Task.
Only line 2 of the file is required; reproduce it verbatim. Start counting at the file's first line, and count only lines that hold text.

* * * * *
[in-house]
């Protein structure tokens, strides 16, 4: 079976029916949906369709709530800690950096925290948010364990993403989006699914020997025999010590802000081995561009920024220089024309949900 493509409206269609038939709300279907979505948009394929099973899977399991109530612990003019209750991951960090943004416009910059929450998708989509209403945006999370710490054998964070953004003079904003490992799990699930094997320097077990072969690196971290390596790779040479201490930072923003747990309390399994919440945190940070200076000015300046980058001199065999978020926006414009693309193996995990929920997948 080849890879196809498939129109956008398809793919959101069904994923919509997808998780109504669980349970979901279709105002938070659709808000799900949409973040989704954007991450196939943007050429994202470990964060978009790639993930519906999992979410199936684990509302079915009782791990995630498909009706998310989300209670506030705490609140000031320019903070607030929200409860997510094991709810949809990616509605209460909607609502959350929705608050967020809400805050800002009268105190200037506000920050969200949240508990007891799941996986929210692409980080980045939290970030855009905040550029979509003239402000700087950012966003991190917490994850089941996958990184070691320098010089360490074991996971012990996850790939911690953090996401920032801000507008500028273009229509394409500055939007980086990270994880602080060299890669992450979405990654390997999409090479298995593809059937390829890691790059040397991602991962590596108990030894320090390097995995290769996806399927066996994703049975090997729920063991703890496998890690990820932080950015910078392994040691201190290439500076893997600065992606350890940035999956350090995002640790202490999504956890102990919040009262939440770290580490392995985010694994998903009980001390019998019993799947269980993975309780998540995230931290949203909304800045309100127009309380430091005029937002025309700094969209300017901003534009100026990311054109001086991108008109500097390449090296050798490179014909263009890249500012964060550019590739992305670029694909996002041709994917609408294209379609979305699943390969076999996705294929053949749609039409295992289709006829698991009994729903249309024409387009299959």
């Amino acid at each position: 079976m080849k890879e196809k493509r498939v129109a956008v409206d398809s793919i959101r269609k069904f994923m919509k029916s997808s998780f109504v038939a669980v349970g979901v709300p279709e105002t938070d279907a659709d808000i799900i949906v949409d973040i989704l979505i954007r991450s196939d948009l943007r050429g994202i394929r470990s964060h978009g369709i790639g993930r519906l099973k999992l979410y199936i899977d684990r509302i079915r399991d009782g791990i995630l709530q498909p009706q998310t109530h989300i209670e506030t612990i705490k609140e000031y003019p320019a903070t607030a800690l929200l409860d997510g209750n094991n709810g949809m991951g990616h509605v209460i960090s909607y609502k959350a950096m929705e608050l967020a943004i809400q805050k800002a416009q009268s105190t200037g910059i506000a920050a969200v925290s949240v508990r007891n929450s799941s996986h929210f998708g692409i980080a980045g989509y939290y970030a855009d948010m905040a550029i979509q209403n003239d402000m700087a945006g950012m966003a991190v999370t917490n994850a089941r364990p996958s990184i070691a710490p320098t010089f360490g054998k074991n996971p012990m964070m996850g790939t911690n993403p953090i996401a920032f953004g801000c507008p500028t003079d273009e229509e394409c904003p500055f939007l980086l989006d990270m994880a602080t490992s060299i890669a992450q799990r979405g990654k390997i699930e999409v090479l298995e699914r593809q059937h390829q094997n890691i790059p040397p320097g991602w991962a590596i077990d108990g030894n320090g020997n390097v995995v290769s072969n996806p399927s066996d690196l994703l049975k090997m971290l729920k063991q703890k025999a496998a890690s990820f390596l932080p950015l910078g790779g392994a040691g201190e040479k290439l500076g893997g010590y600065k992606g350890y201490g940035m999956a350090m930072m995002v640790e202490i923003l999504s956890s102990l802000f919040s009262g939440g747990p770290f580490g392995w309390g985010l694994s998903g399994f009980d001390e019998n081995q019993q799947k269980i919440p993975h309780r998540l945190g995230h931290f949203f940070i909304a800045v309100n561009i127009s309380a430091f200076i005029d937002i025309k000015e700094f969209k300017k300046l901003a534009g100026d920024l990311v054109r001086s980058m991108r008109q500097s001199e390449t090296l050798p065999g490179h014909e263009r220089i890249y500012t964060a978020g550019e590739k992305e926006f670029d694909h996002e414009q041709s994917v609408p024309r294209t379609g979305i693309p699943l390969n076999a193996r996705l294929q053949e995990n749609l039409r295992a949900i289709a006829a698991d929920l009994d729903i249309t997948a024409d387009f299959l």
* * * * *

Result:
């Protein structure tokens, strides 16, 4: 079976029916949906369709709530800690950096925290948010364990993403989006699914020997025999010590802000081995561009920024220089024309949900 493509409206269609038939709300279907979505948009394929099973899977399991109530612990003019209750991951960090943004416009910059929450998708989509209403945006999370710490054998964070953004003079904003490992799990699930094997320097077990072969690196971290390596790779040479201490930072923003747990309390399994919440945190940070200076000015300046980058001199065999978020926006414009693309193996995990929920997948 080849890879196809498939129109956008398809793919959101069904994923919509997808998780109504669980349970979901279709105002938070659709808000799900949409973040989704954007991450196939943007050429994202470990964060978009790639993930519906999992979410199936684990509302079915009782791990995630498909009706998310989300209670506030705490609140000031320019903070607030929200409860997510094991709810949809990616509605209460909607609502959350929705608050967020809400805050800002009268105190200037506000920050969200949240508990007891799941996986929210692409980080980045939290970030855009905040550029979509003239402000700087950012966003991190917490994850089941996958990184070691320098010089360490074991996971012990996850790939911690953090996401920032801000507008500028273009229509394409500055939007980086990270994880602080060299890669992450979405990654390997999409090479298995593809059937390829890691790059040397991602991962590596108990030894320090390097995995290769996806399927066996994703049975090997729920063991703890496998890690990820932080950015910078392994040691201190290439500076893997600065992606350890940035999956350090995002640790202490999504956890102990919040009262939440770290580490392995985010694994998903009980001390019998019993799947269980993975309780998540995230931290949203909304800045309100127009309380430091005029937002025309700094969209300017901003534009100026990311054109001086991108008109500097390449090296050798490179014909263009890249500012964060550019590739992305670029694909996002041709994917609408294209379609979305699943390969076999996705294929053949749609039409295992289709006829698991009994729903249309024409387009299959």